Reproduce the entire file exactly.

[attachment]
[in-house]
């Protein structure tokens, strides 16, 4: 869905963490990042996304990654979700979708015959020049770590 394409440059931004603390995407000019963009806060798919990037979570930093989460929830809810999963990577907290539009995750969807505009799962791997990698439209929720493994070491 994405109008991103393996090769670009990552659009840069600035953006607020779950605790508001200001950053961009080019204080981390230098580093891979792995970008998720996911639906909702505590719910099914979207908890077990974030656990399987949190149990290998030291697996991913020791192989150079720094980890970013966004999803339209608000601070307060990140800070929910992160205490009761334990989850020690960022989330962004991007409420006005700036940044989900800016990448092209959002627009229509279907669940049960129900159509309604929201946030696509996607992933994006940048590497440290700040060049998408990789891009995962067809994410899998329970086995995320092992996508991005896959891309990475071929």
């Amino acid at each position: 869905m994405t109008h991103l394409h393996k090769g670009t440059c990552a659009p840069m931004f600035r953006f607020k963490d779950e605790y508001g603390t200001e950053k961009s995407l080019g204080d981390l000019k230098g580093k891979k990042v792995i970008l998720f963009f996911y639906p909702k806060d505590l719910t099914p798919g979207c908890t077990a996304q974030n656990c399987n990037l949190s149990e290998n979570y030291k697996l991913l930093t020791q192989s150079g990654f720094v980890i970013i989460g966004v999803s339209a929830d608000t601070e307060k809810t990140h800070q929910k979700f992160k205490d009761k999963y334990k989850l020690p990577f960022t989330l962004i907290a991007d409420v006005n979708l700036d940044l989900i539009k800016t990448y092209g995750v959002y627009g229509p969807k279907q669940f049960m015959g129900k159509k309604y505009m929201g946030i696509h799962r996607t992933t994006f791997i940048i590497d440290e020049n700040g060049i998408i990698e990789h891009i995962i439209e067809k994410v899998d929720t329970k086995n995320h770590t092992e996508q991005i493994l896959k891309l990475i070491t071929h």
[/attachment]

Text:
[in-house]
């Protein structure tokens, strides 16, 4: 869905963490990042996304990654979700979708015959020049770590 394409440059931004603390995407000019963009806060798919990037979570930093989460929830809810999963990577907290539009995750969807505009799962791997990698439209929720493994070491 994405109008991103393996090769670009990552659009840069600035953006607020779950605790508001200001950053961009080019204080981390230098580093891979792995970008998720996911639906909702505590719910099914979207908890077990974030656990399987949190149990290998030291697996991913020791192989150079720094980890970013966004999803339209608000601070307060990140800070929910992160205490009761334990989850020690960022989330962004991007409420006005700036940044989900800016990448092209959002627009229509279907669940049960129900159509309604929201946030696509996607992933994006940048590497440290700040060049998408990789891009995962067809994410899998329970086995995320092992996508991005896959891309990475071929």
């Amino acid at each position: 869905m994405t109008h991103l394409h393996k090769g670009t440059c990552a659009p840069m931004f600035r953006f607020k963490d779950e605790y508001g603390t200001e950053k961009s995407l080019g204080d981390l000019k230098g580093k891979k990042v792995i970008l998720f963009f996911y639906p909702k806060d505590l719910t099914p798919g979207c908890t077990a996304q974030n656990c399987n990037l949190s149990e290998n979570y030291k697996l991913l930093t020791q192989s150079g990654f720094v980890i970013i989460g966004v999803s339209a929830d608000t601070e307060k809810t990140h800070q929910k979700f992160k205490d009761k999963y334990k989850l020690p990577f960022t989330l962004i907290a991007d409420v006005n979708l700036d940044l989900i539009k800016t990448y092209g995750v959002y627009g229509p969807k279907q669940f049960m015959g129900k159509k309604y505009m929201g946030i696509h799962r996607t992933t994006f791997i940048i590497d440290e020049n700040g060049i998408i990698e990789h891009i995962i439209e067809k994410v899998d929720t329970k086995n995320h770590t092992e996508q991005i493994l896959k891309l990475i070491t071929h």